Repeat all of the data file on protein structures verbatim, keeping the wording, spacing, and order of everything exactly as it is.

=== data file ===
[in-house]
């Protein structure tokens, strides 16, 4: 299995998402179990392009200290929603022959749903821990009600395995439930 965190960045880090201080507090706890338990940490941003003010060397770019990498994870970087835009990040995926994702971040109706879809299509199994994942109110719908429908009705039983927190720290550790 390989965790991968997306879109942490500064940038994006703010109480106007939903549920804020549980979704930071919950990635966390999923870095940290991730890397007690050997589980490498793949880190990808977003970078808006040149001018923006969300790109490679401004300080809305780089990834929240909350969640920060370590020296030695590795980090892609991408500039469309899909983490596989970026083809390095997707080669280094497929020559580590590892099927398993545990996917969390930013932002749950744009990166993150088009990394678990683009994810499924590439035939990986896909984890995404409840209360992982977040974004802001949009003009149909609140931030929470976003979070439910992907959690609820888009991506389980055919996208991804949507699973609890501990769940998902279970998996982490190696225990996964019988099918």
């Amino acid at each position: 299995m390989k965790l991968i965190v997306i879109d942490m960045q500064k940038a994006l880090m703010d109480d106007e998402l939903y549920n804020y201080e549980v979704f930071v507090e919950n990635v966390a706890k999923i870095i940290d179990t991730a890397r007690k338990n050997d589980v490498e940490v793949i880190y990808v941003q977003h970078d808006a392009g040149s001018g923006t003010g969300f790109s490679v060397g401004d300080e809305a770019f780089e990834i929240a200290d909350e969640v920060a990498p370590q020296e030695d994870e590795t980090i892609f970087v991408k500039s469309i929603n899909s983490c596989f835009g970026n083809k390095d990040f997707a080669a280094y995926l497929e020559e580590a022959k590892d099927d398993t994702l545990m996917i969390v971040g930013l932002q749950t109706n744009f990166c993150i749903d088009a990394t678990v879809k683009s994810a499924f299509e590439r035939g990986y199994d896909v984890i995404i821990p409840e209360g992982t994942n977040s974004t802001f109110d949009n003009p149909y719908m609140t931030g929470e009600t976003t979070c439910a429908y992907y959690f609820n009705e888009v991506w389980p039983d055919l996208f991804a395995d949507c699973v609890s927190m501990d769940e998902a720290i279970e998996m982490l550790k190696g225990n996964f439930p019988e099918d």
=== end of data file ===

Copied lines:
[in-house]
């Protein structure tokens, strides 16, 4: 299995998402179990392009200290929603022959749903821990009600395995439930 965190960045880090201080507090706890338990940490941003003010060397770019990498994870970087835009990040995926994702971040109706879809299509199994994942109110719908429908009705039983927190720290550790 390989965790991968997306879109942490500064940038994006703010109480106007939903549920804020549980979704930071919950990635966390999923870095940290991730890397007690050997589980490498793949880190990808977003970078808006040149001018923006969300790109490679401004300080809305780089990834929240909350969640920060370590020296030695590795980090892609991408500039469309899909983490596989970026083809390095997707080669280094497929020559580590590892099927398993545990996917969390930013932002749950744009990166993150088009990394678990683009994810499924590439035939990986896909984890995404409840209360992982977040974004802001949009003009149909609140931030929470976003979070439910992907959690609820888009991506389980055919996208991804949507699973609890501990769940998902279970998996982490190696225990996964019988099918």
């Amino acid at each position: 299995m390989k965790l991968i965190v997306i879109d942490m960045q500064k940038a994006l880090m703010d109480d106007e998402l939903y549920n804020y201080e549980v979704f930071v507090e919950n990635v966390a706890k999923i870095i940290d179990t991730a890397r007690k338990n050997d589980v490498e940490v793949i880190y990808v941003q977003h970078d808006a392009g040149s001018g923006t003010g969300f790109s490679v060397g401004d300080e809305a770019f780089e990834i929240a200290d909350e969640v920060a990498p370590q020296e030695d994870e590795t980090i892609f970087v991408k500039s469309i929603n899909s983490c596989f835009g970026n083809k390095d990040f997707a080669a280094y995926l497929e020559e580590a022959k590892d099927d398993t994702l545990m996917i969390v971040g930013l932002q749950t109706n744009f990166c993150i749903d088009a990394t678990v879809k683009s994810a499924f299509e590439r035939g990986y199994d896909v984890i995404i821990p409840e209360g992982t994942n977040s974004t802001f109110d949009n003009p149909y719908m609140t931030g929470e009600t976003t979070c439910a429908y992907y959690f609820n009705e888009v991506w389980p039983d055919l996208f991804a395995d949507c699973v609890s927190m501990d769940e998902a720290i279970e998996m982490l550790k190696g225990n996964f439930p019988e099918d």